Critical urban cosmopolitanism and the governance of urban diversity in European cities

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Series Details Vol.25, No.1, January 2018, p8-23
Publication Date January 2018
ISSN 0969-7764
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This paper draws on the findings of a cross-national European Union project, named DIVERCITIES, that analyses the relationships between narratives and meanings of the term ‘diversity’ and their influence on the governance and planning of European cities. It is widely argued that there is a growing dissonance between the policy narratives and agendas found in metropolitan cities and amongst national governments. The former are characterised as being more pragmatic, tolerant and open in their approaches than the latter who, in many instances, have adopted more assimilationalist and nationalist rhetorics and policies.

In exploring these governance dynamics, the paper builds on the work of Delanty to argue for a methodological approach grounded in what he terms critical cosmopolitanism, or a focus on the dynamic interactions between global and local influences on governmentalities and policy priorities. Much of the writing on critical cosmopolitanism has focused on questions of identity.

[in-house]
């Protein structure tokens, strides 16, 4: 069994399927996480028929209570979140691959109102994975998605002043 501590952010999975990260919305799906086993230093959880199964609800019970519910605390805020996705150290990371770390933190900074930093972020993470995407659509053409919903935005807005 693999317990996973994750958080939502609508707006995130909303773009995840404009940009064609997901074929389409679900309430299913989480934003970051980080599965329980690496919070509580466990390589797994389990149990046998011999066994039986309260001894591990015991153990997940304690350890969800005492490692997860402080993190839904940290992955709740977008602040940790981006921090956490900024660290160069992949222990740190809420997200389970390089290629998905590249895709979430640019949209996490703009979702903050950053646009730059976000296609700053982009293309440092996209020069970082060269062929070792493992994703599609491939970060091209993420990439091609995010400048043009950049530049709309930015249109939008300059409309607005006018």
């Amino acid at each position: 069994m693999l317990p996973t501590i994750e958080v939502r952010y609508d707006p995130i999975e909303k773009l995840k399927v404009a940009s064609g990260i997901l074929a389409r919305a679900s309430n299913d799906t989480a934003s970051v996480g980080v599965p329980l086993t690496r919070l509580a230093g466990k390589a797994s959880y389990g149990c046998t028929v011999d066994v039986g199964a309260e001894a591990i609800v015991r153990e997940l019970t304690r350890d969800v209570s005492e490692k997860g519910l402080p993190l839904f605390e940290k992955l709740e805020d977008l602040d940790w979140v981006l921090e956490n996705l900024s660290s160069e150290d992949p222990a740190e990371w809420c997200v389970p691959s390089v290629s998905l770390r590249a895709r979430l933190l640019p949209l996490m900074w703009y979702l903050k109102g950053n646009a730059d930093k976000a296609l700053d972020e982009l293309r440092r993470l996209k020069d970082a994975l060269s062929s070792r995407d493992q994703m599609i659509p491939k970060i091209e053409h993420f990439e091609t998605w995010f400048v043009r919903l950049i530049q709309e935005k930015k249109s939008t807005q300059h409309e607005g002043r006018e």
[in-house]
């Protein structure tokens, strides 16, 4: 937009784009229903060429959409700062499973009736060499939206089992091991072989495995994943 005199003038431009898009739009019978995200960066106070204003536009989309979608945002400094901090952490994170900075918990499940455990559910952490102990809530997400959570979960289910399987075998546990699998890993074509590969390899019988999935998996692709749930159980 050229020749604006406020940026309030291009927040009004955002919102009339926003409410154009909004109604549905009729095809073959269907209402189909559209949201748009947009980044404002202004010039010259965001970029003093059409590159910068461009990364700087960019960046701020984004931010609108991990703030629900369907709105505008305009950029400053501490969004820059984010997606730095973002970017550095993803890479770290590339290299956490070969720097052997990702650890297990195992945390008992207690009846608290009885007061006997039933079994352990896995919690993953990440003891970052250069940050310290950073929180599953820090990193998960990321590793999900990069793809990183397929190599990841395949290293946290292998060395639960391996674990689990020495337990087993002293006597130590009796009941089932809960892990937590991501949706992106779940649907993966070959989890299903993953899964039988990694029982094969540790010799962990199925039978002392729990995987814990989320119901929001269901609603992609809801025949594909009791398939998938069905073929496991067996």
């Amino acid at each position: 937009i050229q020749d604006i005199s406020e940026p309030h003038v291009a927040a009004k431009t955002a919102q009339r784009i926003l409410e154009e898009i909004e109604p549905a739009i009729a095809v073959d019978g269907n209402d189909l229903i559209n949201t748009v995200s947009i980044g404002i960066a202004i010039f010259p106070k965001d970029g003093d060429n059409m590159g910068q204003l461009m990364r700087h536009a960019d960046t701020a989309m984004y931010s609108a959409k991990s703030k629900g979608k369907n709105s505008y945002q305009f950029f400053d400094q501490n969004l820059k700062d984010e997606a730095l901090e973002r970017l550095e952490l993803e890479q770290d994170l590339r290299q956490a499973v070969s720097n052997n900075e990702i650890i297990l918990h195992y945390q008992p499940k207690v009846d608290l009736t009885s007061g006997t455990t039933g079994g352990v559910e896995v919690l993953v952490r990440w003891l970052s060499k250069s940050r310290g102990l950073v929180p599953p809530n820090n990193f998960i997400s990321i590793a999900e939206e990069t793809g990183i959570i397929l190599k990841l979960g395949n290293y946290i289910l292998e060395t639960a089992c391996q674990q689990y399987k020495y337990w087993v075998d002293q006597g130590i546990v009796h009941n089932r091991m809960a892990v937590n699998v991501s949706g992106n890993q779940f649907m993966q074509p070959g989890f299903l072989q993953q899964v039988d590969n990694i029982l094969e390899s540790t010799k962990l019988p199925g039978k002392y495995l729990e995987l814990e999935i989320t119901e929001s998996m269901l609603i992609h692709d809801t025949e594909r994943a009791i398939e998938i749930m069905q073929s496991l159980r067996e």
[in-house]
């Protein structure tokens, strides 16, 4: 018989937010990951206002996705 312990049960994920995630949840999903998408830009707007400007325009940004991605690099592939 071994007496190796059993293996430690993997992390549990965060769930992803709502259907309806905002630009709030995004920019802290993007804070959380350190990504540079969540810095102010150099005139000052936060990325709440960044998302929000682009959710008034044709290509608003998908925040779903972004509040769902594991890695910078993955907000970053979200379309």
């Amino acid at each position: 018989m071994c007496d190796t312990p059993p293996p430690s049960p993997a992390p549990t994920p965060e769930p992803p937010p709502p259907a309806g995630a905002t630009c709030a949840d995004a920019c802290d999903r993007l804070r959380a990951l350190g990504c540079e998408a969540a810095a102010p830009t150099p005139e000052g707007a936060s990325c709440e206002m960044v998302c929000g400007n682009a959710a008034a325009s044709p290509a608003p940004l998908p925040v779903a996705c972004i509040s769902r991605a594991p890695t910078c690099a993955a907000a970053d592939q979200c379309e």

This paper expands the concept and assesses its applicability to understandings and interpretations of urban politics and governance, through the lens of diversity narratives and the ways in which they are ‘fixed’ to broader political projects by regimes in different contexts. It argues that a range of meanings are being attached to ‘diversity’. In some instances, the term acts as a focus for more progressive forms of intervention. In others, however, it is being used to justify divisive forms of growth politics or acts as a lightning rod for existing discontents.

The paper concludes by reflecting on the impacts of recent anti-globalisation and immigration politics across Europe and the fragility of existing fixes and policy assumptions.

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